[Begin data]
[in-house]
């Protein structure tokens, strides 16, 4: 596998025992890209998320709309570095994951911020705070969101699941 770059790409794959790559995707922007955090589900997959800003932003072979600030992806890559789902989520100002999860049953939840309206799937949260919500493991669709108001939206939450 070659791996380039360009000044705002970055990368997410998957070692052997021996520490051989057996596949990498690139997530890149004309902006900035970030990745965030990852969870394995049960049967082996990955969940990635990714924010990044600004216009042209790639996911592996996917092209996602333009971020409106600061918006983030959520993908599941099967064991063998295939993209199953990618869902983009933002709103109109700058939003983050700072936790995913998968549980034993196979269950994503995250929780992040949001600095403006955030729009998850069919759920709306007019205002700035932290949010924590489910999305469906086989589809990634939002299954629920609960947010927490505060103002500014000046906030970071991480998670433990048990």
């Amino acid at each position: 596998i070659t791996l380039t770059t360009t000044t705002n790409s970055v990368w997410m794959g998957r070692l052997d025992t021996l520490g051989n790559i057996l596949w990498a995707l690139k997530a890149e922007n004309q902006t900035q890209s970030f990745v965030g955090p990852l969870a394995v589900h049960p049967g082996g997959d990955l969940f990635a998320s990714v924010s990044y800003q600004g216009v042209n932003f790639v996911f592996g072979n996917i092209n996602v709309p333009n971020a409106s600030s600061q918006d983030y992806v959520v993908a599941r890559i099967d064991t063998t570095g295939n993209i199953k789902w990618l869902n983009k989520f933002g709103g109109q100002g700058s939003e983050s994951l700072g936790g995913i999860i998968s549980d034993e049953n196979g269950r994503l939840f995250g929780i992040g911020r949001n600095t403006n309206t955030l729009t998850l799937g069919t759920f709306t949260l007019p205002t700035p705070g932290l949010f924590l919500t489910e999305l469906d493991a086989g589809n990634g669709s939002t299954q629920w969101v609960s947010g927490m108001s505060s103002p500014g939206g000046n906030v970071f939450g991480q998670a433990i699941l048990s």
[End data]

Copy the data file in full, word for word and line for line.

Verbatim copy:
[in-house]
């Protein structure tokens, strides 16, 4: 596998025992890209998320709309570095994951911020705070969101699941 770059790409794959790559995707922007955090589900997959800003932003072979600030992806890559789902989520100002999860049953939840309206799937949260919500493991669709108001939206939450 070659791996380039360009000044705002970055990368997410998957070692052997021996520490051989057996596949990498690139997530890149004309902006900035970030990745965030990852969870394995049960049967082996990955969940990635990714924010990044600004216009042209790639996911592996996917092209996602333009971020409106600061918006983030959520993908599941099967064991063998295939993209199953990618869902983009933002709103109109700058939003983050700072936790995913998968549980034993196979269950994503995250929780992040949001600095403006955030729009998850069919759920709306007019205002700035932290949010924590489910999305469906086989589809990634939002299954629920609960947010927490505060103002500014000046906030970071991480998670433990048990």
């Amino acid at each position: 596998i070659t791996l380039t770059t360009t000044t705002n790409s970055v990368w997410m794959g998957r070692l052997d025992t021996l520490g051989n790559i057996l596949w990498a995707l690139k997530a890149e922007n004309q902006t900035q890209s970030f990745v965030g955090p990852l969870a394995v589900h049960p049967g082996g997959d990955l969940f990635a998320s990714v924010s990044y800003q600004g216009v042209n932003f790639v996911f592996g072979n996917i092209n996602v709309p333009n971020a409106s600030s600061q918006d983030y992806v959520v993908a599941r890559i099967d064991t063998t570095g295939n993209i199953k789902w990618l869902n983009k989520f933002g709103g109109q100002g700058s939003e983050s994951l700072g936790g995913i999860i998968s549980d034993e049953n196979g269950r994503l939840f995250g929780i992040g911020r949001n600095t403006n309206t955030l729009t998850l799937g069919t759920f709306t949260l007019p205002t700035p705070g932290l949010f924590l919500t489910e999305l469906d493991a086989g589809n990634g669709s939002t299954q629920w969101v609960s947010g927490m108001s505060s103002p500014g939206g000046n906030v970071f939450g991480q998670a433990i699941l048990s």